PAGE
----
Richard Jolley: Sculptor of Glass is the first museum exhibition to assemble key objects from every phase of the artist's career, including related prints, bronzes, and mixed-media works. The objects included in the exhibition were executed between 1984 and 2002 and represent key examples of Jolley's Vessels (1979-85), Monoliths (1985-87), Line Drawings (1985-90), Busts (1990-94), prints, bronzes and other media (1992-present), Torsos (1994-96), Totems (1994-2001), mixed-media constructions (1997-present), and Tabula Rasa (2001-present). Unwavering throughout this evolution is the artist's focus on the human figure as an alluring, infinitely complex form offering endless possibilities for interpretation and expression.

This exhibition was organized by the Knoxville Museum of Art in cooperation with Richard Jolley. This gallery guide was written by Stephen C. Wicks, exhibition curator.

Vessels (1979-85) and Monoliths (1985-87): Jolley's two earliest series consist of relatively small, transparent forms on which narrative images are drawn with flowing lines of colored glass. The Vessels provide a ground for playful scenes of Americana ranging from painterly domestic interiors to contour-drawn views of outdoor life. The Monoliths reflect his continuing interest in line and narrative figure groups as well as his new preference for solid masses of transparent glass that loosely echo the sculptural volumes of each subject.

Line Drawings (1985-90): Jolley's interest in exploring sculptural volume is evident in the rounded forms of elegant figures in clear glass whose features are defined by delicate blue lines. Extraneous formal and narrative elements are gradually eliminated to emphasize the classical purity of the human figure.

Busts (1990-94): The restrained emotion and minimal color of the Line Drawings series gradually gave way to heads featuring active expressions, bold colors, and occasional adornments, especially as the series matured. Acid-etched surfaces and increasingly intricate features soon replaced the highly reflective surfaces and overall simplicity of the earliest Busts.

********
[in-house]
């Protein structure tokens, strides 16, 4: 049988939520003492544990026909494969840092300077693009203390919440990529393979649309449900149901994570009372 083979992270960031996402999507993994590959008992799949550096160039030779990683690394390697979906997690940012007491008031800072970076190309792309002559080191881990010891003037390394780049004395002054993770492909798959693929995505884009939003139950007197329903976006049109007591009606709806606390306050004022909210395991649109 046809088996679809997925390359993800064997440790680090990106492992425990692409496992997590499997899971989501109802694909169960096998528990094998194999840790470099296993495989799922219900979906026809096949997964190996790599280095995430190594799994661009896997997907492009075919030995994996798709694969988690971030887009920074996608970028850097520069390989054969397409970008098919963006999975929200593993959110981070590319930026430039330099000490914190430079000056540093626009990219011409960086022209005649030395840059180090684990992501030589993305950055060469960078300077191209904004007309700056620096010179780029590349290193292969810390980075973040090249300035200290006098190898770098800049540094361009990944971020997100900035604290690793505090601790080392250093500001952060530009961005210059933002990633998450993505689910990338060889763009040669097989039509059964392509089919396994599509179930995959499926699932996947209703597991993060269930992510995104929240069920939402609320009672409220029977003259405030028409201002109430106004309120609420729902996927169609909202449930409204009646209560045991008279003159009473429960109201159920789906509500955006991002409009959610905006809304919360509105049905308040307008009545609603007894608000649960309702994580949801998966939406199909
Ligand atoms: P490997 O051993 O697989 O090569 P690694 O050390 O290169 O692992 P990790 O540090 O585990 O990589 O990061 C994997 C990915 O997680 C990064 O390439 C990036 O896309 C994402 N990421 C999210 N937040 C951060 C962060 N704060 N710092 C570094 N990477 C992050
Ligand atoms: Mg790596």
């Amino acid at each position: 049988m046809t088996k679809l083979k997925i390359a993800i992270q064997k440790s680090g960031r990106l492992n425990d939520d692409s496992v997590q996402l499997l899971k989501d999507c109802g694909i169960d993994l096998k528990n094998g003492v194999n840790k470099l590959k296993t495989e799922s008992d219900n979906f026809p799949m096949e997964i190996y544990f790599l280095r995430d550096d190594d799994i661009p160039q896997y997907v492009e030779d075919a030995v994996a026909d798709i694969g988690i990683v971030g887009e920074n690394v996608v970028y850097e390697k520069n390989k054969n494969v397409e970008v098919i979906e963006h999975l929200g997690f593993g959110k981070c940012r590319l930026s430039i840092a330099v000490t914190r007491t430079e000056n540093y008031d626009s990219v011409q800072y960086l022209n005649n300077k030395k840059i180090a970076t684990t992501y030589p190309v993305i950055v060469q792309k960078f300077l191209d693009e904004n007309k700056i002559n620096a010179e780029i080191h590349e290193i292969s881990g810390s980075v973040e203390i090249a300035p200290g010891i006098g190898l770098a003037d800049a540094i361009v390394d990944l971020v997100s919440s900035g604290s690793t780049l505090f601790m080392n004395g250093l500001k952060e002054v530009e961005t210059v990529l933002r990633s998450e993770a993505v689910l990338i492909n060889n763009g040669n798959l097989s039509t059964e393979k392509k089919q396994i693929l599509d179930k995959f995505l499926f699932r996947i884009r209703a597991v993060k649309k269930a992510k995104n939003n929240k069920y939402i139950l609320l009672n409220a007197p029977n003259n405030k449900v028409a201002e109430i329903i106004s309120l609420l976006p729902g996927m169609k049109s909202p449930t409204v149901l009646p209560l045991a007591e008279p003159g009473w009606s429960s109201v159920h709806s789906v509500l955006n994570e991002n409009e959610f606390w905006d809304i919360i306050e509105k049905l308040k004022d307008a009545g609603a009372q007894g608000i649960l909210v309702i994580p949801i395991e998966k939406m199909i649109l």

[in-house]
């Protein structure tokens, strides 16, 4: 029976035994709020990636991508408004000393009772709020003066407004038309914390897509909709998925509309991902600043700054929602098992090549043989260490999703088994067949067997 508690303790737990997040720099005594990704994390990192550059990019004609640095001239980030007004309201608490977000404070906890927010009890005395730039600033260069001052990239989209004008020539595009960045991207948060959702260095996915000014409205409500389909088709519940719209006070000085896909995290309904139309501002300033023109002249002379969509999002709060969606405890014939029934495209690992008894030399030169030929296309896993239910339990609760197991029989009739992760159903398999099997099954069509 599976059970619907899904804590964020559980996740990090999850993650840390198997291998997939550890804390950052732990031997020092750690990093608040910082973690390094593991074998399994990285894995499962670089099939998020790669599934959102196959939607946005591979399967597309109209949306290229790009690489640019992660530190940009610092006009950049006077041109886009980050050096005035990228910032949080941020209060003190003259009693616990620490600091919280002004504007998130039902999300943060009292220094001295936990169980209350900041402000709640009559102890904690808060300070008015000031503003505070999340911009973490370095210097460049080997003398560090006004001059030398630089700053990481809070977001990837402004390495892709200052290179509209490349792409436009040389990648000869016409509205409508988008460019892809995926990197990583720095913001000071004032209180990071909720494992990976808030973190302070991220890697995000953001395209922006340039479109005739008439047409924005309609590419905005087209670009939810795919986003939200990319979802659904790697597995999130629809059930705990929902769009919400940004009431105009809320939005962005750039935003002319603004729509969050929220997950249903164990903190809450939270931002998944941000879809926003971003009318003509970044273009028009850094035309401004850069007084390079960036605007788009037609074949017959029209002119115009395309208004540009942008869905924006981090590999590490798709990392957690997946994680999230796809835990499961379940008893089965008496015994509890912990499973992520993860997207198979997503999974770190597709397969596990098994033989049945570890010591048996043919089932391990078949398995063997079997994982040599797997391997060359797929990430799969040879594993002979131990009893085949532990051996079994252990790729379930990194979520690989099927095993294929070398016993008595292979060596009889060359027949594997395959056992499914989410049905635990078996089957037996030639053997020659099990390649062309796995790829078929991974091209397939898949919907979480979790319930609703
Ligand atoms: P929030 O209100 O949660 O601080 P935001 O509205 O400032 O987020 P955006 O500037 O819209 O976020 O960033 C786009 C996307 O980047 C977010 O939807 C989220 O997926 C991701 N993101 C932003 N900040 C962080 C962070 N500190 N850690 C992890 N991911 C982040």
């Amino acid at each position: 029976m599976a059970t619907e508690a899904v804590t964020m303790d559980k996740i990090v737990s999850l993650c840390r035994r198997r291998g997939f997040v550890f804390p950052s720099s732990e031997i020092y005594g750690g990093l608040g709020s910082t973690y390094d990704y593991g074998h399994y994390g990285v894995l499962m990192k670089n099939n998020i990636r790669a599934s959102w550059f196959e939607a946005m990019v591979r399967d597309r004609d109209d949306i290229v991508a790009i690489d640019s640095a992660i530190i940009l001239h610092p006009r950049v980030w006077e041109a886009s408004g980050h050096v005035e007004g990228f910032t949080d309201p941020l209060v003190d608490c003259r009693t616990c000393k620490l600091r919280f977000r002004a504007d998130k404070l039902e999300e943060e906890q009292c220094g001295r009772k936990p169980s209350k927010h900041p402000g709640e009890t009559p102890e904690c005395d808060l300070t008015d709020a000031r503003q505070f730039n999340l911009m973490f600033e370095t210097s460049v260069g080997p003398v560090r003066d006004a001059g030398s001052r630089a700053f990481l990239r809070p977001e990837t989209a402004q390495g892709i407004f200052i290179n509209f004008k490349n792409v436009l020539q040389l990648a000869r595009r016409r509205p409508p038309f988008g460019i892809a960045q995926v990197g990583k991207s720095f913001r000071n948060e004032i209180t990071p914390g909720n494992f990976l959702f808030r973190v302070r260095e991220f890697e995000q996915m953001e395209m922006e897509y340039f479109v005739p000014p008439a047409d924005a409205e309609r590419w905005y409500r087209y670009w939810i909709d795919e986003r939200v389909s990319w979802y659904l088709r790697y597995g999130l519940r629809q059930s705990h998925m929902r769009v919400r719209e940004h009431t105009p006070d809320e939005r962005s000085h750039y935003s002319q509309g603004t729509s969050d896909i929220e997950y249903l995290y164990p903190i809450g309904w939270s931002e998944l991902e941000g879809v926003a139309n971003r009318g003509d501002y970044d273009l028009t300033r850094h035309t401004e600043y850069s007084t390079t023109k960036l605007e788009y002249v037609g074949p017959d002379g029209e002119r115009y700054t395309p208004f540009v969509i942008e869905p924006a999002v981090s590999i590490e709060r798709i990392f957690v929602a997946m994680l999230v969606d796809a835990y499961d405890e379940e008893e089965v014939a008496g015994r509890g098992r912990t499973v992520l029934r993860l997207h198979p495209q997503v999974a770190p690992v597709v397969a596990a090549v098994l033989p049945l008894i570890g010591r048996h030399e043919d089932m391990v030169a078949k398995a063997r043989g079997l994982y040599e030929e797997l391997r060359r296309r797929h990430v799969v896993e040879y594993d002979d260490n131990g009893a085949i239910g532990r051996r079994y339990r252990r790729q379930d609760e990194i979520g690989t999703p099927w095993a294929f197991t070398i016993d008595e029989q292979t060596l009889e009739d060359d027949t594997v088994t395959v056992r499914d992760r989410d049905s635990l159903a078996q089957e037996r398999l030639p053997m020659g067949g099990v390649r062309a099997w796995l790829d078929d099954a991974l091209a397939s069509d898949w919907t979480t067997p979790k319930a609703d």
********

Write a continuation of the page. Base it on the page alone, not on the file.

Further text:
Prints, Bronzes, and Other Media (1992-present): Around 1992, Jolley delved into printmaking as a two-dimensional avenue for the investigation of ideas related to his sculpture. He also began producing bronze versions of selected Busts and experimented with scale as well as surface treatment.

Torsos (1994-96): Evident in Jolley's dynamic, highly animated Torsos are the artist's technical proficiency and the immediacy of his sculpting process. Limbs and facial features are positioned to imply moods, states of mind, and nonverbal communication.

Totems (1994 -2001): In 1994, Jolley launched a body of work in which his Torsos and Busts were placed within columnar groupings. While the earliest Totems are relatively small and simple in design and color, the series soon evolved into large, elaborate arrangements of various, boldly colored elements.

Mixed-Media Constructions (1997-present): This series provided him with a stimulating foil to sculpted glass and an opportunity to refine his skills in other media. The sculpturally articulated figures and rich color so integral to his previous series are abandoned in favor of anonymous, enigmatic male silhouettes made of cast glass or sheet metal.

Tabula Rasa (2001-present): This series marked Jolley's return to exploring ideas within the boundaries of glass alone. Works in the series consist of an attenuated disc supported by a cylindrical base. Serene human faces, birds, and plant motifs are incised into the discs in shallow relief. Jolley uses a grinder on each base to create hand-wrought textures that resemble hammered metal or chiseled wood.



All events and programs are held at the Morris Museum of Art. Call 706-724-7501 for more information.



Thursday, March 18, 2004

Richard Jolley and exhibition curator Stephen C. Wicks discuss the current exhibit. A meet-the-artist reception follows the program. 7:00 p.m.



Friday, March 19, 2004

Enjoy a gallery talk by artist Richard Jolley. Boxed lunch available, or bring your own brown-bag lunch. Noon.



Sunday, March 7, 2004

Join Richard Jolley for a family-oriented tour of his exhibition followed by a hands-on drawing workshop led by Richard and his wife, artist Tommie Rush. 2:00 p.m.

Sunday, April 4, 2004

Tour the Richard Jolley: Sculptor of Glass exhibition, then the entire family can make monoprints in the museum's activity room. 2:00 p.m.



Saturday, March 13, 2004

Learn about the exciting art form of glassblowing from Mike Janke, Atlanta-based artist and owner of Janke Studios, then tour the Richard Jolley: Sculpture of Glass exhibit. 2:00-4:00 p.m.

rev. 12/30/03